SAINT HEDDA of WINCHESTER

Feast Day July 7th

Hedda, or Haeddi first appears in the records when he was consecrated by Theodore, at Canterbury in 676, after being educated at Whitby. He was sent to be the bishop of the West Saxons. As the power base of these people had shifted from the settlers in the Thames Valley to the more powerful tribes around Southampton, Hedda moved from Dorchester-on-Thames to Winchester, thus making it both the political and religious centre of Wessex and latterly, for a time the capital of England.

Hedda's episcopate spanned the reigns of Centwine and Caedwalla; the latter expelled him and Hedda did not return to Winchester until after the king's death, in Rome, in 689. The last king to serve with Hedda was Ina who acknowledged the bishop's help in framing his laws.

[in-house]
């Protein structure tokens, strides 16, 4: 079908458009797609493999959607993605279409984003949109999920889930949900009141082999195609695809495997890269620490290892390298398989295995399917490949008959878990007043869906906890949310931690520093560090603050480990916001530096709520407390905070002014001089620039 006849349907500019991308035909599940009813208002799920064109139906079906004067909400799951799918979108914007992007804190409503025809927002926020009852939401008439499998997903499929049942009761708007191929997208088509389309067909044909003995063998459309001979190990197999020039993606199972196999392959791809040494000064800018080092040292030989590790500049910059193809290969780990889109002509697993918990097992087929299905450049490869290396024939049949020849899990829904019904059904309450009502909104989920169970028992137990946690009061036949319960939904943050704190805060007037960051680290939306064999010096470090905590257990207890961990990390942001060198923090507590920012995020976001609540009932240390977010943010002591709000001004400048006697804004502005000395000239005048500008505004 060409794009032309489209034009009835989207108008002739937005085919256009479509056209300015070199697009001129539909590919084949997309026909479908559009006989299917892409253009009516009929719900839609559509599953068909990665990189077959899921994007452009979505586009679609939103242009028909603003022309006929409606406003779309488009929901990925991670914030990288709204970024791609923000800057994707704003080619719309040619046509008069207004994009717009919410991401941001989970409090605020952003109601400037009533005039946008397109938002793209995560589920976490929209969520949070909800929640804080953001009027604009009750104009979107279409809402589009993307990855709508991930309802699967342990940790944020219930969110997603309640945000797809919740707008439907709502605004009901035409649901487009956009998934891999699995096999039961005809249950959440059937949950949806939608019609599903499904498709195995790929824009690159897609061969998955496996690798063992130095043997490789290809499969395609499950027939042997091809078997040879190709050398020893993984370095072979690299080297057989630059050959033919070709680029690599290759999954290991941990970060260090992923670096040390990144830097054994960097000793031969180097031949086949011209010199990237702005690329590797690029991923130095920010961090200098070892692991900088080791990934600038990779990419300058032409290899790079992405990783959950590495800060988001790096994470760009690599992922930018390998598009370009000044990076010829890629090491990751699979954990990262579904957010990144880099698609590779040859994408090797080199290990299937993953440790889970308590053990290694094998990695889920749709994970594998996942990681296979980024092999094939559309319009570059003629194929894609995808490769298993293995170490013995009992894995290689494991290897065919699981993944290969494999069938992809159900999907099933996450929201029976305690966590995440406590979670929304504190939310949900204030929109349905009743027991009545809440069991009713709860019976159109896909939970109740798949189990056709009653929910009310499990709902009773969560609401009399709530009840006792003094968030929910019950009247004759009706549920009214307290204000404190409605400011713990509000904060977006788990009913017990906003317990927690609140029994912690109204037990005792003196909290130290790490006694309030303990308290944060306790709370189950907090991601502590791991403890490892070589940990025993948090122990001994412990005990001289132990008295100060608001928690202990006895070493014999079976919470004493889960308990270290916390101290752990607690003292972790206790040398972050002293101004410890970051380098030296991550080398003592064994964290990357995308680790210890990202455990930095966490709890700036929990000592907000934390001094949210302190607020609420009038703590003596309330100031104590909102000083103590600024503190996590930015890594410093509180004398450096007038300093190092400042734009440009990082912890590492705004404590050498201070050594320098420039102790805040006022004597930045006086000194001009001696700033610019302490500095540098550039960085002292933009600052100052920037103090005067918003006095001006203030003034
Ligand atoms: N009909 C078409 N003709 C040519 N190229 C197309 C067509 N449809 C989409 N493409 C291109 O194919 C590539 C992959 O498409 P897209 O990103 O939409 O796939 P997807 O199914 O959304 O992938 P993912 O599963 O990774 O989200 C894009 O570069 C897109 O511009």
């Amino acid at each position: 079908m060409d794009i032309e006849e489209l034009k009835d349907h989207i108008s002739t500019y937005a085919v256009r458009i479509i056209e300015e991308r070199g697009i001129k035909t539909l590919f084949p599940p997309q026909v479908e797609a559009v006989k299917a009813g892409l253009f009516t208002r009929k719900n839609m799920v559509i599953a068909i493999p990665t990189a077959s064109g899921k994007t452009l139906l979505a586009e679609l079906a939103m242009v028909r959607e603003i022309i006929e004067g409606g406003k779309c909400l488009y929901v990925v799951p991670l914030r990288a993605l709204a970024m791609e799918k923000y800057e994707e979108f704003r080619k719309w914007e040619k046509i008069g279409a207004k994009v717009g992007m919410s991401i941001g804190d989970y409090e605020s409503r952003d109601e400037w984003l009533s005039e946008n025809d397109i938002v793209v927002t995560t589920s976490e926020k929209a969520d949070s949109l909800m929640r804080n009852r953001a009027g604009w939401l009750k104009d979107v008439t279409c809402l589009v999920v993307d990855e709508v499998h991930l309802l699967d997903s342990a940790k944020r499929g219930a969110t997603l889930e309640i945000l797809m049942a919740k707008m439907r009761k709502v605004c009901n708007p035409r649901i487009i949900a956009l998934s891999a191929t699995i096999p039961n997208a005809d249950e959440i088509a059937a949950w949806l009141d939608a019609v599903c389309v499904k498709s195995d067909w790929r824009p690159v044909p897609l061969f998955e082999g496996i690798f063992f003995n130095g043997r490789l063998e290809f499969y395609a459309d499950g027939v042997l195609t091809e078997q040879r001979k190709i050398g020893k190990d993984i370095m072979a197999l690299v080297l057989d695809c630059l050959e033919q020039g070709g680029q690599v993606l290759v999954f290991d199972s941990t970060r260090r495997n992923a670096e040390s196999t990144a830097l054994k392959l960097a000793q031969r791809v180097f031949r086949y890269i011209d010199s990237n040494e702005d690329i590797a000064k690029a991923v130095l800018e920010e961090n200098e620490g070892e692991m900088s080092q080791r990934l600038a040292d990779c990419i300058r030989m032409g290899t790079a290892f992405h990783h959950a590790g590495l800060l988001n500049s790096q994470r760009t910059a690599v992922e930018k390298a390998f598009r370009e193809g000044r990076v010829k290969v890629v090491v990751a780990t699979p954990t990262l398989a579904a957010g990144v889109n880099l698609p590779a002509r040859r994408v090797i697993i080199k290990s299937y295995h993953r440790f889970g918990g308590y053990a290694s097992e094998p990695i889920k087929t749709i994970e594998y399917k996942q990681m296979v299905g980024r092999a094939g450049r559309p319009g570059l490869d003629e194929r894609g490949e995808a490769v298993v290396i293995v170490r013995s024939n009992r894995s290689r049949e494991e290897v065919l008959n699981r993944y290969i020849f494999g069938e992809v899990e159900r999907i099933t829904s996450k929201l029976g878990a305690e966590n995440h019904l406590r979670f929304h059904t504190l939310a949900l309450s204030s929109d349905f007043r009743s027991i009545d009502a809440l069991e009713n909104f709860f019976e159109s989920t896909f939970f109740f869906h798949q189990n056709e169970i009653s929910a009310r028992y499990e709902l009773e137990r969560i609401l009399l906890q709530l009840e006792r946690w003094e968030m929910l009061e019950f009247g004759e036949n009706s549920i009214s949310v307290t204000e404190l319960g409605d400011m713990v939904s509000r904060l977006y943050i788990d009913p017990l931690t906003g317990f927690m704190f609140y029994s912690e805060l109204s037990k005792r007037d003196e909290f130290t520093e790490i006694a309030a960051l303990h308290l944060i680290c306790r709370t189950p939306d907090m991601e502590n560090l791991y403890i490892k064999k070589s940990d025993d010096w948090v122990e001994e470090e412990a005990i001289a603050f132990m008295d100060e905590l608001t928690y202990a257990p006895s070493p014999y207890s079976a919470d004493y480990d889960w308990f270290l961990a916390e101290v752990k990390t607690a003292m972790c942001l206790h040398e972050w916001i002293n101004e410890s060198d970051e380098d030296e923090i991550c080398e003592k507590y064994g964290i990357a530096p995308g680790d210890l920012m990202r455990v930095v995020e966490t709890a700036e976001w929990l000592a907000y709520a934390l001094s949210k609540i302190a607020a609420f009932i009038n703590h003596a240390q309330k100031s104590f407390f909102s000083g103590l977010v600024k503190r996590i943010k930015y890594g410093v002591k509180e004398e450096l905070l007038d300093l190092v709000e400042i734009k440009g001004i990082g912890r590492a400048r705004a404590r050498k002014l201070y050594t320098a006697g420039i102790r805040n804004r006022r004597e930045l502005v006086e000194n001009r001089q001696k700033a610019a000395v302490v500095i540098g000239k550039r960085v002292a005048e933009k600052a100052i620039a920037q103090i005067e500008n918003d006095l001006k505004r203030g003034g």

The Venerable Bede remarked in his writings on Hedda's prudence and innate wisdom. Despite these accolades little is known of his episcopate except that he translated the relics of Birinus, the founder of the bishopric at Dorchester-on-Thames to the new Cathedral in Winchester and he enjoyed high esteem from his contemporaries. Hedda died in 705 and was buried in his Cathedral where he remains undisturbed unto this day. He was culted in the Wessex monasteries and also in Crowland where he was believed to have ordained Guthlac. Cures were said to have happened at his tomb by taking dust from his grave and mixing it with water.

John Hayward

 

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